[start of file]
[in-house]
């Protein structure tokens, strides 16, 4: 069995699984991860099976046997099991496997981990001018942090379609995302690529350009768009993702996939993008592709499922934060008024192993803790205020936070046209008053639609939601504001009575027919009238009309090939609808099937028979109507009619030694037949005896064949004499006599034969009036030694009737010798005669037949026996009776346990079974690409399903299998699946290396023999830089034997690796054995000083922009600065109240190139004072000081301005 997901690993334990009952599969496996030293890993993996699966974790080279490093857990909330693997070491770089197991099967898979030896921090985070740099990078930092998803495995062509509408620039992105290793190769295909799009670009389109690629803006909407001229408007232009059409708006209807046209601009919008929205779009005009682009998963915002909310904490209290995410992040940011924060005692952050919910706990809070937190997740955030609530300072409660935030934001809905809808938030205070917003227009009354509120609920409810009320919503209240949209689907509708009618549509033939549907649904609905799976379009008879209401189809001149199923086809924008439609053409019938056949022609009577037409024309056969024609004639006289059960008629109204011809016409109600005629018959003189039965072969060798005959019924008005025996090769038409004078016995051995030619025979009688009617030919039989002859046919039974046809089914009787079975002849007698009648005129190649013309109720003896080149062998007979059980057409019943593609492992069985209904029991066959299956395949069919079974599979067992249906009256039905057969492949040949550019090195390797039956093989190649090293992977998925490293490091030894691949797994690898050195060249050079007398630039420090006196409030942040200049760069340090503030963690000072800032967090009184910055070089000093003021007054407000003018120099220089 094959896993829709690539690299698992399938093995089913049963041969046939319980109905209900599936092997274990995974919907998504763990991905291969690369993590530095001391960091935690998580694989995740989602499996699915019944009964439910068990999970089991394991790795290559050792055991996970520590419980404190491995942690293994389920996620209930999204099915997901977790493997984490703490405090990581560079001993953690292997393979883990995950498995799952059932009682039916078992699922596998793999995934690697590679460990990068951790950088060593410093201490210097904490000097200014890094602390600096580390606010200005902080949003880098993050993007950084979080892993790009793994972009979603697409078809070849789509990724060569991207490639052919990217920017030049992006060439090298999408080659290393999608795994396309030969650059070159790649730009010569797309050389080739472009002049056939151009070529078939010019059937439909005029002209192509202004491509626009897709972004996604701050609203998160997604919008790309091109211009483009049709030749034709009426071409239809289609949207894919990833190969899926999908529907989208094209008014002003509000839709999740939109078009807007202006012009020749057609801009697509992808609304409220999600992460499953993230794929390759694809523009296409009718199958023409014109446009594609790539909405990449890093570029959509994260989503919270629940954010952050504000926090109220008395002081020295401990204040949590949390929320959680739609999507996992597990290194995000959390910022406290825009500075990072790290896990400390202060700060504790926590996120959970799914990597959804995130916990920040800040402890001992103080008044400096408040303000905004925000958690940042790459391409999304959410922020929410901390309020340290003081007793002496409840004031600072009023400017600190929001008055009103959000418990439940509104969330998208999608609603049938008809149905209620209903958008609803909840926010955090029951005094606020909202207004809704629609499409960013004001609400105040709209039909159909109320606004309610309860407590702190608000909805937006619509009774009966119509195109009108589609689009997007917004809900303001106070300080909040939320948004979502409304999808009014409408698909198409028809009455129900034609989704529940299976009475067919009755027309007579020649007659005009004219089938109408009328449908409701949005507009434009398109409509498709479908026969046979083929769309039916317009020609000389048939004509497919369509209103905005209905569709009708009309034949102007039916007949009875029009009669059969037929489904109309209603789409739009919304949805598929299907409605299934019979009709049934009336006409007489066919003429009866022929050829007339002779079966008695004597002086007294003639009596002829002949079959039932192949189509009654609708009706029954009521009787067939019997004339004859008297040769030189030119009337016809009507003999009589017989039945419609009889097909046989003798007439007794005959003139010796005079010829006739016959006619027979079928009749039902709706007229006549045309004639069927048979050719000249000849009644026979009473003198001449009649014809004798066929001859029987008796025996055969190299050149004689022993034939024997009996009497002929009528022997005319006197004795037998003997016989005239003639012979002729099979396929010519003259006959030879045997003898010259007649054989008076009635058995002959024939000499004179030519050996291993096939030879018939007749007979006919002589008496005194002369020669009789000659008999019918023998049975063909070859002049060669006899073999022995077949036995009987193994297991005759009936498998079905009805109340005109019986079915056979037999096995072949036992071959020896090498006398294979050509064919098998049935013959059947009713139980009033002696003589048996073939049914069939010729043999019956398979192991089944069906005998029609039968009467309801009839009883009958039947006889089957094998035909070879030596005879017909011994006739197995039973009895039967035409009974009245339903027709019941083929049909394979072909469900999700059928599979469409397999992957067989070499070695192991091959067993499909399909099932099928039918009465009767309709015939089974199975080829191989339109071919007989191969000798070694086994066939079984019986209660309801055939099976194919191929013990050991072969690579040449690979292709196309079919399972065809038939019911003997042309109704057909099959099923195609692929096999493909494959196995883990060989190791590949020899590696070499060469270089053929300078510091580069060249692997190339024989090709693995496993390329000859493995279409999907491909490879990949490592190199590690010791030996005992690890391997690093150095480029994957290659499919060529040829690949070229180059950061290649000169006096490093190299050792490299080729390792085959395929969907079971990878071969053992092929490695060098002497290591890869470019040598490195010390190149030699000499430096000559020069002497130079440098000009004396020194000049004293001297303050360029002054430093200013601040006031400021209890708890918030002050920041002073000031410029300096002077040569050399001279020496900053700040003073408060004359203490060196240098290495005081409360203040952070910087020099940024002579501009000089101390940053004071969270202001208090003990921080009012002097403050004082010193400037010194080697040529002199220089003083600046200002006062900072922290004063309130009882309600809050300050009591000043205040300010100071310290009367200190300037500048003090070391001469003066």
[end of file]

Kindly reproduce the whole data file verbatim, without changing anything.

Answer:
[in-house]
């Protein structure tokens, strides 16, 4: 069995699984991860099976046997099991496997981990001018942090379609995302690529350009768009993702996939993008592709499922934060008024192993803790205020936070046209008053639609939601504001009575027919009238009309090939609808099937028979109507009619030694037949005896064949004499006599034969009036030694009737010798005669037949026996009776346990079974690409399903299998699946290396023999830089034997690796054995000083922009600065109240190139004072000081301005 997901690993334990009952599969496996030293890993993996699966974790080279490093857990909330693997070491770089197991099967898979030896921090985070740099990078930092998803495995062509509408620039992105290793190769295909799009670009389109690629803006909407001229408007232009059409708006209807046209601009919008929205779009005009682009998963915002909310904490209290995410992040940011924060005692952050919910706990809070937190997740955030609530300072409660935030934001809905809808938030205070917003227009009354509120609920409810009320919503209240949209689907509708009618549509033939549907649904609905799976379009008879209401189809001149199923086809924008439609053409019938056949022609009577037409024309056969024609004639006289059960008629109204011809016409109600005629018959003189039965072969060798005959019924008005025996090769038409004078016995051995030619025979009688009617030919039989002859046919039974046809089914009787079975002849007698009648005129190649013309109720003896080149062998007979059980057409019943593609492992069985209904029991066959299956395949069919079974599979067992249906009256039905057969492949040949550019090195390797039956093989190649090293992977998925490293490091030894691949797994690898050195060249050079007398630039420090006196409030942040200049760069340090503030963690000072800032967090009184910055070089000093003021007054407000003018120099220089 094959896993829709690539690299698992399938093995089913049963041969046939319980109905209900599936092997274990995974919907998504763990991905291969690369993590530095001391960091935690998580694989995740989602499996699915019944009964439910068990999970089991394991790795290559050792055991996970520590419980404190491995942690293994389920996620209930999204099915997901977790493997984490703490405090990581560079001993953690292997393979883990995950498995799952059932009682039916078992699922596998793999995934690697590679460990990068951790950088060593410093201490210097904490000097200014890094602390600096580390606010200005902080949003880098993050993007950084979080892993790009793994972009979603697409078809070849789509990724060569991207490639052919990217920017030049992006060439090298999408080659290393999608795994396309030969650059070159790649730009010569797309050389080739472009002049056939151009070529078939010019059937439909005029002209192509202004491509626009897709972004996604701050609203998160997604919008790309091109211009483009049709030749034709009426071409239809289609949207894919990833190969899926999908529907989208094209008014002003509000839709999740939109078009807007202006012009020749057609801009697509992808609304409220999600992460499953993230794929390759694809523009296409009718199958023409014109446009594609790539909405990449890093570029959509994260989503919270629940954010952050504000926090109220008395002081020295401990204040949590949390929320959680739609999507996992597990290194995000959390910022406290825009500075990072790290896990400390202060700060504790926590996120959970799914990597959804995130916990920040800040402890001992103080008044400096408040303000905004925000958690940042790459391409999304959410922020929410901390309020340290003081007793002496409840004031600072009023400017600190929001008055009103959000418990439940509104969330998208999608609603049938008809149905209620209903958008609803909840926010955090029951005094606020909202207004809704629609499409960013004001609400105040709209039909159909109320606004309610309860407590702190608000909805937006619509009774009966119509195109009108589609689009997007917004809900303001106070300080909040939320948004979502409304999808009014409408698909198409028809009455129900034609989704529940299976009475067919009755027309007579020649007659005009004219089938109408009328449908409701949005507009434009398109409509498709479908026969046979083929769309039916317009020609000389048939004509497919369509209103905005209905569709009708009309034949102007039916007949009875029009009669059969037929489904109309209603789409739009919304949805598929299907409605299934019979009709049934009336006409007489066919003429009866022929050829007339002779079966008695004597002086007294003639009596002829002949079959039932192949189509009654609708009706029954009521009787067939019997004339004859008297040769030189030119009337016809009507003999009589017989039945419609009889097909046989003798007439007794005959003139010796005079010829006739016959006619027979079928009749039902709706007229006549045309004639069927048979050719000249000849009644026979009473003198001449009649014809004798066929001859029987008796025996055969190299050149004689022993034939024997009996009497002929009528022997005319006197004795037998003997016989005239003639012979002729099979396929010519003259006959030879045997003898010259007649054989008076009635058995002959024939000499004179030519050996291993096939030879018939007749007979006919002589008496005194002369020669009789000659008999019918023998049975063909070859002049060669006899073999022995077949036995009987193994297991005759009936498998079905009805109340005109019986079915056979037999096995072949036992071959020896090498006398294979050509064919098998049935013959059947009713139980009033002696003589048996073939049914069939010729043999019956398979192991089944069906005998029609039968009467309801009839009883009958039947006889089957094998035909070879030596005879017909011994006739197995039973009895039967035409009974009245339903027709019941083929049909394979072909469900999700059928599979469409397999992957067989070499070695192991091959067993499909399909099932099928039918009465009767309709015939089974199975080829191989339109071919007989191969000798070694086994066939079984019986209660309801055939099976194919191929013990050991072969690579040449690979292709196309079919399972065809038939019911003997042309109704057909099959099923195609692929096999493909494959196995883990060989190791590949020899590696070499060469270089053929300078510091580069060249692997190339024989090709693995496993390329000859493995279409999907491909490879990949490592190199590690010791030996005992690890391997690093150095480029994957290659499919060529040829690949070229180059950061290649000169006096490093190299050792490299080729390792085959395929969907079971990878071969053992092929490695060098002497290591890869470019040598490195010390190149030699000499430096000559020069002497130079440098000009004396020194000049004293001297303050360029002054430093200013601040006031400021209890708890918030002050920041002073000031410029300096002077040569050399001279020496900053700040003073408060004359203490060196240098290495005081409360203040952070910087020099940024002579501009000089101390940053004071969270202001208090003990921080009012002097403050004082010193400037010194080697040529002199220089003083600046200002006062900072922290004063309130009882309600809050300050009591000043205040300010100071310290009367200190300037500048003090070391001469003066």